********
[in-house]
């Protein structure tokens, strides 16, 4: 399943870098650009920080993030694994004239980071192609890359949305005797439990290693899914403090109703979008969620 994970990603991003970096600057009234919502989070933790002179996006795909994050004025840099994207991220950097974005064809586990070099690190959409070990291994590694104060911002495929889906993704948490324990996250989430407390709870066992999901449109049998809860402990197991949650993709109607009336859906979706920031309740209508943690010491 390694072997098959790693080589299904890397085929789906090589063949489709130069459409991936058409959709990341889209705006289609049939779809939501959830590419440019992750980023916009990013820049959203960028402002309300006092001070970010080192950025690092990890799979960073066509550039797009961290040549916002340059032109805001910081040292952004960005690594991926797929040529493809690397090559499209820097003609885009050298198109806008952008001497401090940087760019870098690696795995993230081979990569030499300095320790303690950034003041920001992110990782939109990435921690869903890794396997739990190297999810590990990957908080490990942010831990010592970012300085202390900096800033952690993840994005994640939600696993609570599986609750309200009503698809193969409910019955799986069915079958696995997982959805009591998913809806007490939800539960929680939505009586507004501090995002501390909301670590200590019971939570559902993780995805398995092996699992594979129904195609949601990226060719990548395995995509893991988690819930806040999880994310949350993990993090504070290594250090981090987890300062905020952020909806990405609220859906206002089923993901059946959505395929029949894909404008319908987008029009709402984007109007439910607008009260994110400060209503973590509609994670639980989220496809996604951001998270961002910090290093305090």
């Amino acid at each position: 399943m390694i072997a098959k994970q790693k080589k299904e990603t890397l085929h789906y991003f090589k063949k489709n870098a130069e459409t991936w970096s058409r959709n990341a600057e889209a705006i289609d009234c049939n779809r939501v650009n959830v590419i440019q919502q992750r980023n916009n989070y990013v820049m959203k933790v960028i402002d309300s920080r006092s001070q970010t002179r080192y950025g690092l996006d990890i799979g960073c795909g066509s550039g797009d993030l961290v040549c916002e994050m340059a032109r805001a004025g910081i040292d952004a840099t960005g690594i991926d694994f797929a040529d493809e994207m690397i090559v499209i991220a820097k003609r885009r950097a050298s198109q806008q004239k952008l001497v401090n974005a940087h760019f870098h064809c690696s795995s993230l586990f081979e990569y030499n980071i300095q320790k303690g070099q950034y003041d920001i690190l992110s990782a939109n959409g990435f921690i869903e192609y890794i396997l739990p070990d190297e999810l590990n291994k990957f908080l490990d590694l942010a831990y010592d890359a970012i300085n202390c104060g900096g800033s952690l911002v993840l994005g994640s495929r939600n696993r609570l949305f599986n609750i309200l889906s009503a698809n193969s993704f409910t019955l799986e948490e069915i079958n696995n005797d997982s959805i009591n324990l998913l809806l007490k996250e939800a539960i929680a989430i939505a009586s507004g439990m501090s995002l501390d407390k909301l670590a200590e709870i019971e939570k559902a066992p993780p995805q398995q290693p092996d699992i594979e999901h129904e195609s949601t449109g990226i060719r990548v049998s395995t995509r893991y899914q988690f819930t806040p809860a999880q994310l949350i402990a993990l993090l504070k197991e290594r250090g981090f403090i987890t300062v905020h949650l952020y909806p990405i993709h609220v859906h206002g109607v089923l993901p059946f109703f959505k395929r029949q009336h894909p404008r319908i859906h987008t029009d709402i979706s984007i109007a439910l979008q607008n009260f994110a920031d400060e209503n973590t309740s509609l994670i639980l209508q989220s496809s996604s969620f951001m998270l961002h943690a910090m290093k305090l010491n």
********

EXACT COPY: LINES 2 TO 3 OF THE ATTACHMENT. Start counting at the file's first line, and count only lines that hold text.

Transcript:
């Protein structure tokens, strides 16, 4: 399943870098650009920080993030694994004239980071192609890359949305005797439990290693899914403090109703979008969620 994970990603991003970096600057009234919502989070933790002179996006795909994050004025840099994207991220950097974005064809586990070099690190959409070990291994590694104060911002495929889906993704948490324990996250989430407390709870066992999901449109049998809860402990197991949650993709109607009336859906979706920031309740209508943690010491 390694072997098959790693080589299904890397085929789906090589063949489709130069459409991936058409959709990341889209705006289609049939779809939501959830590419440019992750980023916009990013820049959203960028402002309300006092001070970010080192950025690092990890799979960073066509550039797009961290040549916002340059032109805001910081040292952004960005690594991926797929040529493809690397090559499209820097003609885009050298198109806008952008001497401090940087760019870098690696795995993230081979990569030499300095320790303690950034003041920001992110990782939109990435921690869903890794396997739990190297999810590990990957908080490990942010831990010592970012300085202390900096800033952690993840994005994640939600696993609570599986609750309200009503698809193969409910019955799986069915079958696995997982959805009591998913809806007490939800539960929680939505009586507004501090995002501390909301670590200590019971939570559902993780995805398995092996699992594979129904195609949601990226060719990548395995995509893991988690819930806040999880994310949350993990993090504070290594250090981090987890300062905020952020909806990405609220859906206002089923993901059946959505395929029949894909404008319908987008029009709402984007109007439910607008009260994110400060209503973590509609994670639980989220496809996604951001998270961002910090290093305090």
């Amino acid at each position: 399943m390694i072997a098959k994970q790693k080589k299904e990603t890397l085929h789906y991003f090589k063949k489709n870098a130069e459409t991936w970096s058409r959709n990341a600057e889209a705006i289609d009234c049939n779809r939501v650009n959830v590419i440019q919502q992750r980023n916009n989070y990013v820049m959203k933790v960028i402002d309300s920080r006092s001070q970010t002179r080192y950025g690092l996006d990890i799979g960073c795909g066509s550039g797009d993030l961290v040549c916002e994050m340059a032109r805001a004025g910081i040292d952004a840099t960005g690594i991926d694994f797929a040529d493809e994207m690397i090559v499209i991220a820097k003609r885009r950097a050298s198109q806008q004239k952008l001497v401090n974005a940087h760019f870098h064809c690696s795995s993230l586990f081979e990569y030499n980071i300095q320790k303690g070099q950034y003041d920001i690190l992110s990782a939109n959409g990435f921690i869903e192609y890794i396997l739990p070990d190297e999810l590990n291994k990957f908080l490990d590694l942010a831990y010592d890359a970012i300085n202390c104060g900096g800033s952690l911002v993840l994005g994640s495929r939600n696993r609570l949305f599986n609750i309200l889906s009503a698809n193969s993704f409910t019955l799986e948490e069915i079958n696995n005797d997982s959805i009591n324990l998913l809806l007490k996250e939800a539960i929680a989430i939505a009586s507004g439990m501090s995002l501390d407390k909301l670590a200590e709870i019971e939570k559902a066992p993780p995805q398995q290693p092996d699992i594979e999901h129904e195609s949601t449109g990226i060719r990548v049998s395995t995509r893991y899914q988690f819930t806040p809860a999880q994310l949350i402990a993990l993090l504070k197991e290594r250090g981090f403090i987890t300062v905020h949650l952020y909806p990405i993709h609220v859906h206002g109607v089923l993901p059946f109703f959505k395929r029949q009336h894909p404008r319908i859906h987008t029009d709402i979706s984007i109007a439910l979008q607008n009260f994110a920031d400060e209503n973590t309740s509609l994670i639980l209508q989220s496809s996604s969620f951001m998270l961002h943690a910090m290093k305090l010491n």